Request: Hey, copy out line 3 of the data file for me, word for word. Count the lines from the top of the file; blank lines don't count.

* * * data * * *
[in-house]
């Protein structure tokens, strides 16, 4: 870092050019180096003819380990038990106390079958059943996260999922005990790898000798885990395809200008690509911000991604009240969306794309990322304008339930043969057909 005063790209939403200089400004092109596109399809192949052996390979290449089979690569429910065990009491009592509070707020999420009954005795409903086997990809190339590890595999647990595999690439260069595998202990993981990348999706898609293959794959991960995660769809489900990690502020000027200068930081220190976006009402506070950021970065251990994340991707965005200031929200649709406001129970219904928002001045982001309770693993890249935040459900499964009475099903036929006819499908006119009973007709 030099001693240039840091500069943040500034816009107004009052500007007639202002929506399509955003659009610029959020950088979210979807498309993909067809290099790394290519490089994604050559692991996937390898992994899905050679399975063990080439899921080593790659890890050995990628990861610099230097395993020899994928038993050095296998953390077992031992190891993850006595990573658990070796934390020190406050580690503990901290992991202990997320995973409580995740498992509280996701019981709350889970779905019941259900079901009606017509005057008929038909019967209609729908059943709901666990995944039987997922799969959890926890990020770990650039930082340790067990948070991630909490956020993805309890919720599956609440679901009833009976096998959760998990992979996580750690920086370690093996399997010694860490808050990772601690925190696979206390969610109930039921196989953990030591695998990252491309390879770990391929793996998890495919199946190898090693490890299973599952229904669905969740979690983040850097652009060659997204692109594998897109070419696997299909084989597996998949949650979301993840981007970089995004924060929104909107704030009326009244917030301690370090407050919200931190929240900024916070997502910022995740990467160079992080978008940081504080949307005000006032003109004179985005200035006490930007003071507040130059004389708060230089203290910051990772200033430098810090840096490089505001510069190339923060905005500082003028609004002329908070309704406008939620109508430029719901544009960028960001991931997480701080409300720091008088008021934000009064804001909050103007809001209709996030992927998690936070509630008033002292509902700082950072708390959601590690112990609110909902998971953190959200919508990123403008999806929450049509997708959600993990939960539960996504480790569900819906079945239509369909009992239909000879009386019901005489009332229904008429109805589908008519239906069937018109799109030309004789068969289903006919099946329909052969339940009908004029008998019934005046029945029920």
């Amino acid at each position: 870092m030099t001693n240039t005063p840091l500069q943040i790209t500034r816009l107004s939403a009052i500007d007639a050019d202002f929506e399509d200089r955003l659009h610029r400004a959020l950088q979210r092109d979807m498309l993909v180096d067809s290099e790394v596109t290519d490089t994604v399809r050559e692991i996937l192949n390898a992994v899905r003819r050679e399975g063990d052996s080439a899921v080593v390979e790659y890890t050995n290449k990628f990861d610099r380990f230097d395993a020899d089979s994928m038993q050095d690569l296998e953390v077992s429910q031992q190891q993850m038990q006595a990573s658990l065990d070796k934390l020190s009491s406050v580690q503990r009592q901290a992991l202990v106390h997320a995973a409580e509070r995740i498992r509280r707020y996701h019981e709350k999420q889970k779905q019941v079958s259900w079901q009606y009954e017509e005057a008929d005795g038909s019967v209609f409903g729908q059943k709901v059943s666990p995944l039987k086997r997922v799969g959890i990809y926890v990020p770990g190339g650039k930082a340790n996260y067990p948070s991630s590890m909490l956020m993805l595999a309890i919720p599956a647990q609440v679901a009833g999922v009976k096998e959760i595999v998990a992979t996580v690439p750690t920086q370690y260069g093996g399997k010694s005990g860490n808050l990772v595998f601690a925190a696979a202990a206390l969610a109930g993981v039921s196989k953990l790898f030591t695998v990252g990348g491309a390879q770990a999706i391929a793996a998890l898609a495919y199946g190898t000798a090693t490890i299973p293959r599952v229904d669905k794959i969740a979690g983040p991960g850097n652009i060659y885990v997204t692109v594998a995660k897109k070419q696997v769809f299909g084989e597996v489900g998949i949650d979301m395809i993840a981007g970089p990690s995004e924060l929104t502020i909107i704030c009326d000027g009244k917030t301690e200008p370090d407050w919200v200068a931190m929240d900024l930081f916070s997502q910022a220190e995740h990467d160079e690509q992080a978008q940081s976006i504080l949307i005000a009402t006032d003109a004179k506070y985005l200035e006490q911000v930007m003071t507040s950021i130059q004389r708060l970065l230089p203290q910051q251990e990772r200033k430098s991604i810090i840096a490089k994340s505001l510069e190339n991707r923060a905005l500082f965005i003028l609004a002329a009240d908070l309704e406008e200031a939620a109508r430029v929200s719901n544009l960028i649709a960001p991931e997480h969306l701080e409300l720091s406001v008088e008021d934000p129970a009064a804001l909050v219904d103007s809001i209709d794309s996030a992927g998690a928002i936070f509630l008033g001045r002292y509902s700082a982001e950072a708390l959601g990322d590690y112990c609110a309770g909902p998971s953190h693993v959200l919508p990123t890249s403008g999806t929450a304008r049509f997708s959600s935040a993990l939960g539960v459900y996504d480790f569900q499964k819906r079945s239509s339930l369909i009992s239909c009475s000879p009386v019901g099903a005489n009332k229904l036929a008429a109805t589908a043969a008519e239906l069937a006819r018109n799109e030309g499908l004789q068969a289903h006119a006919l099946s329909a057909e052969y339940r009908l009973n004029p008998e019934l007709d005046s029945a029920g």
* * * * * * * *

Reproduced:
């Amino acid at each position: 870092m030099t001693n240039t005063p840091l500069q943040i790209t500034r816009l107004s939403a009052i500007d007639a050019d202002f929506e399509d200089r955003l659009h610029r400004a959020l950088q979210r092109d979807m498309l993909v180096d067809s290099e790394v596109t290519d490089t994604v399809r050559e692991i996937l192949n390898a992994v899905r003819r050679e399975g063990d052996s080439a899921v080593v390979e790659y890890t050995n290449k990628f990861d610099r380990f230097d395993a020899d089979s994928m038993q050095d690569l296998e953390v077992s429910q031992q190891q993850m038990q006595a990573s658990l065990d070796k934390l020190s009491s406050v580690q503990r009592q901290a992991l202990v106390h997320a995973a409580e509070r995740i498992r509280r707020y996701h019981e709350k999420q889970k779905q019941v079958s259900w079901q009606y009954e017509e005057a008929d005795g038909s019967v209609f409903g729908q059943k709901v059943s666990p995944l039987k086997r997922v799969g959890i990809y926890v990020p770990g190339g650039k930082a340790n996260y067990p948070s991630s590890m909490l956020m993805l595999a309890i919720p599956a647990q609440v679901a009833g999922v009976k096998e959760i595999v998990a992979t996580v690439p750690t920086q370690y260069g093996g399997k010694s005990g860490n808050l990772v595998f601690a925190a696979a202990a206390l969610a109930g993981v039921s196989k953990l790898f030591t695998v990252g990348g491309a390879q770990a999706i391929a793996a998890l898609a495919y199946g190898t000798a090693t490890i299973p293959r599952v229904d669905k794959i969740a979690g983040p991960g850097n652009i060659y885990v997204t692109v594998a995660k897109k070419q696997v769809f299909g084989e597996v489900g998949i949650d979301m395809i993840a981007g970089p990690s995004e924060l929104t502020i909107i704030c009326d000027g009244k917030t301690e200008p370090d407050w919200v200068a931190m929240d900024l930081f916070s997502q910022a220190e995740h990467d160079e690509q992080a978008q940081s976006i504080l949307i005000a009402t006032d003109a004179k506070y985005l200035e006490q911000v930007m003071t507040s950021i130059q004389r708060l970065l230089p203290q910051q251990e990772r200033k430098s991604i810090i840096a490089k994340s505001l510069e190339n991707r923060a905005l500082f965005i003028l609004a002329a009240d908070l309704e406008e200031a939620a109508r430029v929200s719901n544009l960028i649709a960001p991931e997480h969306l701080e409300l720091s406001v008088e008021d934000p129970a009064a804001l909050v219904d103007s809001i209709d794309s996030a992927g998690a928002i936070f509630l008033g001045r002292y509902s700082a982001e950072a708390l959601g990322d590690y112990c609110a309770g909902p998971s953190h693993v959200l919508p990123t890249s403008g999806t929450a304008r049509f997708s959600s935040a993990l939960g539960v459900y996504d480790f569900q499964k819906r079945s239509s339930l369909i009992s239909c009475s000879p009386v019901g099903a005489n009332k229904l036929a008429a109805t589908a043969a008519e239906l069937a006819r018109n799109e030309g499908l004789q068969a289903h006119a006919l099946s329909a057909e052969y339940r009908l009973n004029p008998e019934l007709d005046s029945a029920g």